Delta bluesman Robert Johnson is one of American history’s most important musicians — and its most mysterious. We don't know a lot about Johnson’s life, and what we do know is a tangled mix of legend and fact.
The most famous story about Johnson begins with him leaving town after developing a reputation as an embarrassingly bad guitarist.
When he returned not even two years later, he shocked everyone by suddenly being just about the best guitarist on the planet.
How did he get so good, so fast? Word soon went 'round that it was all the result of a trip Johnson made to the crossroads at midnight.
There, Johnson supposedly met the devil and traded his soul in exchange for absolutely otherworldly guitar-playing ability.
Now, did Johnson really sell his soul to the devil? Or did he just develop a phenomenal talent? Whatever the truth is, the 29 recorded songs he left behind had a massive influence on music, and especially rock 'n' roll (Bob Dylan and Led Zeppelin, for example, owe him a massive debt).
All of this is a preamble to telling you about an amazing new project spearheaded by three incredibly talented modern blues musicians: Jontavious Willis, Christone "Kingfish" Ingram, and Marquise Knox.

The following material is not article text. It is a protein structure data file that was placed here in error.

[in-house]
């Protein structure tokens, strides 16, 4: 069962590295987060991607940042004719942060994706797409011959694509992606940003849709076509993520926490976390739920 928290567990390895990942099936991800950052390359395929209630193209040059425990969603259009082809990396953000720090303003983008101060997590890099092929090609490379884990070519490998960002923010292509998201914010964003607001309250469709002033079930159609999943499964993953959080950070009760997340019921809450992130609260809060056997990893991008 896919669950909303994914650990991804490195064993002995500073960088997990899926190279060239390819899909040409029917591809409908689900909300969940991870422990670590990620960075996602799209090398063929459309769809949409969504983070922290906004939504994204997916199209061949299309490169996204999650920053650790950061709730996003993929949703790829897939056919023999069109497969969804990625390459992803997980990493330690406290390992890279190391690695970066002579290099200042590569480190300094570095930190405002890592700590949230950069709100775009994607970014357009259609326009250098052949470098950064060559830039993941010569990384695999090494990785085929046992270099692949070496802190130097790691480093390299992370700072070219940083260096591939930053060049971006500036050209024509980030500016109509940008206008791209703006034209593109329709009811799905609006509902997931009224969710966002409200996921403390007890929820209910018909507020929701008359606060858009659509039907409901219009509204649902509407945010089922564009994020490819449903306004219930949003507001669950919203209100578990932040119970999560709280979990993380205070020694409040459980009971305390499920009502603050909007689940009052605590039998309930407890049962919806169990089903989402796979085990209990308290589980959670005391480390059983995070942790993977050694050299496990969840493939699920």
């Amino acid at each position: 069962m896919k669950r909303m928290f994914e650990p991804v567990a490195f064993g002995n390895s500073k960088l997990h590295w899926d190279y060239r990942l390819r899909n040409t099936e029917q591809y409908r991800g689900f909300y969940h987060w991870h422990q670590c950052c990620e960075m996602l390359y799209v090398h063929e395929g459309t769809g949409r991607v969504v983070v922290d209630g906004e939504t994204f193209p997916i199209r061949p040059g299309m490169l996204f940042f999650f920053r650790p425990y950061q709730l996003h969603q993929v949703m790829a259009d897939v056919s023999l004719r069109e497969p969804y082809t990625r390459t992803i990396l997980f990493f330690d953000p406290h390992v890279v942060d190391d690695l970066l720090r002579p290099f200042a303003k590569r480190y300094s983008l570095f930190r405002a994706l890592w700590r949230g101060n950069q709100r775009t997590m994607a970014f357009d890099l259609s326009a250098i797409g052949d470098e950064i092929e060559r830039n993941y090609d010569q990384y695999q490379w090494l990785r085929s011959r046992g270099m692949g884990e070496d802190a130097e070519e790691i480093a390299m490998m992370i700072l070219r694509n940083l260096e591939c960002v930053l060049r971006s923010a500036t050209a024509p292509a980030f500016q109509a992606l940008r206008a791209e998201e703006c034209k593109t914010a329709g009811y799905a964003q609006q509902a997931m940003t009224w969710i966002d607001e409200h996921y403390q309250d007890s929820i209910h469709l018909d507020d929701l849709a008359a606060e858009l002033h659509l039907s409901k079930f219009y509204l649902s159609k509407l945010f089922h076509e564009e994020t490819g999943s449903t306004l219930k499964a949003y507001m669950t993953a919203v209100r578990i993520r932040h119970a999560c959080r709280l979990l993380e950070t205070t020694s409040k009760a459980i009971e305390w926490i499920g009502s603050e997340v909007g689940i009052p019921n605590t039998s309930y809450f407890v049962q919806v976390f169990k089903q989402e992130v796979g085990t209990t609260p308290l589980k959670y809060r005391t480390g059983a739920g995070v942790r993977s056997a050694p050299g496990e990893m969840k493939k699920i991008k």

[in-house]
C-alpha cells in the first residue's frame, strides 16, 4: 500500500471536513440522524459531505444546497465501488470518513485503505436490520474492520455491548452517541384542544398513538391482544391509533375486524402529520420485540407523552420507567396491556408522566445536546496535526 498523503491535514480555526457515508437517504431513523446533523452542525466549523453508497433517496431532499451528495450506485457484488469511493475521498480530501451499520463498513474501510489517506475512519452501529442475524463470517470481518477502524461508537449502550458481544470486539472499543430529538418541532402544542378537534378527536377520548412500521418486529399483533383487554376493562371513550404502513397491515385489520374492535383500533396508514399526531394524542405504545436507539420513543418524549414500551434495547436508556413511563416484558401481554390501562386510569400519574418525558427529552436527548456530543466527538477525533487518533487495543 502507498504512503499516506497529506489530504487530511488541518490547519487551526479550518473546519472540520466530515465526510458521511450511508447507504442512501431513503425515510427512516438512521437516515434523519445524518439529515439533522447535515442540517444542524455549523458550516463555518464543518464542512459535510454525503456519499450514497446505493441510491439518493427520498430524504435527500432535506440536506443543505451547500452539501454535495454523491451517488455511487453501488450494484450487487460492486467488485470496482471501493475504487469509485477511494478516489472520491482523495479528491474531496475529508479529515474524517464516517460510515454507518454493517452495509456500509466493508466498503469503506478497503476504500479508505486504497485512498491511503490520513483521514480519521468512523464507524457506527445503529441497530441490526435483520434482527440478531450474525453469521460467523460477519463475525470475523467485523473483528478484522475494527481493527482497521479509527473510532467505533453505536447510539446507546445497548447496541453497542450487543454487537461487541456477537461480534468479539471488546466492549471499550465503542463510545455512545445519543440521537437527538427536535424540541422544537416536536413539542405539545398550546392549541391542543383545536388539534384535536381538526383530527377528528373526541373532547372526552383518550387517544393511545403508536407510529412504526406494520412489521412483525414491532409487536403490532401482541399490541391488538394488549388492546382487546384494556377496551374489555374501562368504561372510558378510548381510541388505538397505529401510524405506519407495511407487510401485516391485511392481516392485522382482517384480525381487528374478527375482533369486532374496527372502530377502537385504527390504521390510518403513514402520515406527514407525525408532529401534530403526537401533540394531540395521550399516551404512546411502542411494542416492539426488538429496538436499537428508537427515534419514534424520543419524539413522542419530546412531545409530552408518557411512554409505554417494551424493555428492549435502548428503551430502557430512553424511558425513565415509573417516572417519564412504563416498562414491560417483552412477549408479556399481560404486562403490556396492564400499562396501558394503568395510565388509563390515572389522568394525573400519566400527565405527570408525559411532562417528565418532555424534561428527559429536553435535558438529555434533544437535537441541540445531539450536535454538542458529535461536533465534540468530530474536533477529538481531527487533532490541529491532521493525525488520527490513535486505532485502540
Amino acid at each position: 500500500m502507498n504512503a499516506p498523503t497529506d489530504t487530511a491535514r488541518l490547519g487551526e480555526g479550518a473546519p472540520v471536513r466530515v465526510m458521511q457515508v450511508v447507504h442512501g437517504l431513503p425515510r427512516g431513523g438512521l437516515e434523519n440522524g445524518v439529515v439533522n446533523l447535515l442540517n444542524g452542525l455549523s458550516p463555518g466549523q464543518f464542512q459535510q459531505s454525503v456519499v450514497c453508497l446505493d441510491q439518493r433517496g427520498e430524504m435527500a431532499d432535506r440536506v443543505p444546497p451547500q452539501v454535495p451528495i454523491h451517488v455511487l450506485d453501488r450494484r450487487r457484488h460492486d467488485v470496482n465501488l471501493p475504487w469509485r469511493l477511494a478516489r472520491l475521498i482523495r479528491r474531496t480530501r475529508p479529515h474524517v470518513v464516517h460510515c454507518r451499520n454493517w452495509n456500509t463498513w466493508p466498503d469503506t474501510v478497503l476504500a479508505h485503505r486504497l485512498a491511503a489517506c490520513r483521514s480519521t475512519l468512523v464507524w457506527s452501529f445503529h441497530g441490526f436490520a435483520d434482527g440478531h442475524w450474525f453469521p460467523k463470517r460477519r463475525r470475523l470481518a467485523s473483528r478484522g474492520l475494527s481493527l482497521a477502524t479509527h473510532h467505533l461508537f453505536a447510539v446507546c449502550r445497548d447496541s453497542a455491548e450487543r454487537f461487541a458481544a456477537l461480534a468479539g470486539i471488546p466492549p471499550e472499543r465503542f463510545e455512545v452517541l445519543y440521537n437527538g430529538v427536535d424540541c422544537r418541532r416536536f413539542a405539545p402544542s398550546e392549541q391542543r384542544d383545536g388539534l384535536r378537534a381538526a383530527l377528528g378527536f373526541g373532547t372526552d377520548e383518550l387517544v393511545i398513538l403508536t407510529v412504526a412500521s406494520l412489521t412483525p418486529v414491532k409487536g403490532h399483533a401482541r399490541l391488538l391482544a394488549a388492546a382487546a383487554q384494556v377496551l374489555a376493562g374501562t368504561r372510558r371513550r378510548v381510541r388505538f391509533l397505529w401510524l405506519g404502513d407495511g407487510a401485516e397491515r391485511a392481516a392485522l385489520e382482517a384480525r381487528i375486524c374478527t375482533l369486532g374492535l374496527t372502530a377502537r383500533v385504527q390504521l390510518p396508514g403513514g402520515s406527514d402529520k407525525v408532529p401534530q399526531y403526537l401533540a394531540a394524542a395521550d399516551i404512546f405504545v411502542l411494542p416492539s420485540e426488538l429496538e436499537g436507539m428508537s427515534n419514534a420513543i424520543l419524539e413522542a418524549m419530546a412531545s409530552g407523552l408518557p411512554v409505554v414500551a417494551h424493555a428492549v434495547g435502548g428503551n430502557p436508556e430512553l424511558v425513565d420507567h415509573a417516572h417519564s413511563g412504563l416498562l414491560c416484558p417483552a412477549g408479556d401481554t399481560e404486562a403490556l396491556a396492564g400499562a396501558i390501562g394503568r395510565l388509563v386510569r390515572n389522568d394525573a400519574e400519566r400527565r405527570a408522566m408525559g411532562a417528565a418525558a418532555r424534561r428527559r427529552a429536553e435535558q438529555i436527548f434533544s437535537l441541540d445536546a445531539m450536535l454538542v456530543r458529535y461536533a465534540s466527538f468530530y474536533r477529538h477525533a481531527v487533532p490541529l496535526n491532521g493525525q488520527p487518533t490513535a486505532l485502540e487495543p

Their project is called #TheRobertJohnsonChallenge, and it sees the three musicians (who are also friends) each taking a turn learning a Robert Johnson song — and then posting a performance of it on Facebook. And man, they sure make Johnson's music feel alive and vibrant here in the present day.
The trio tells BuzzFeed they were inspired to start the challenge last summer after a new photo of Johnson — only the third verifiable one of him in existence — emerged as the cover of the book Brother Robert: Growing Up with Robert Johnson by Johnson's stepsister, Annye C. Anderson.
Of course, learning how to play a Robert Johnson song isn't easy, as they're notoriously difficult. The trio said, "Each song poses its own challenge — the main goal is getting in Robert’s groove and making it our own."
Ideally, they say it should take a couple hours to get one of the songs down. "If a couple hours pass and you can’t get in the vein on the song, it’s like drawing blood, you got to look elsewhere."
The challenge has become very popular on Facebook, bringing new attention to the music of Robert Johnson and inspiring people from all over the world to try their own versions. "It’s been overwhelming to see what started off as a brotherly challenge turn into this," they said.
Willis, Ingram, and Knox want to thank everyone who has participated in the challenge (either by watching or performing), and they hope it has helped people understand Johnson better. "Robert was a young, 25-year-old Black man when he released his first single facing the world with the weight of the Jim Crow South on his shoulders. If we could take a snapshot of his life and place it into 2021, he would likely have Instagram, Facebook, Twitter, be a part of this challenge, and saying Black Lives Matter 100 years ago and 100 years in the future."
Find out more about these three talented blues artists: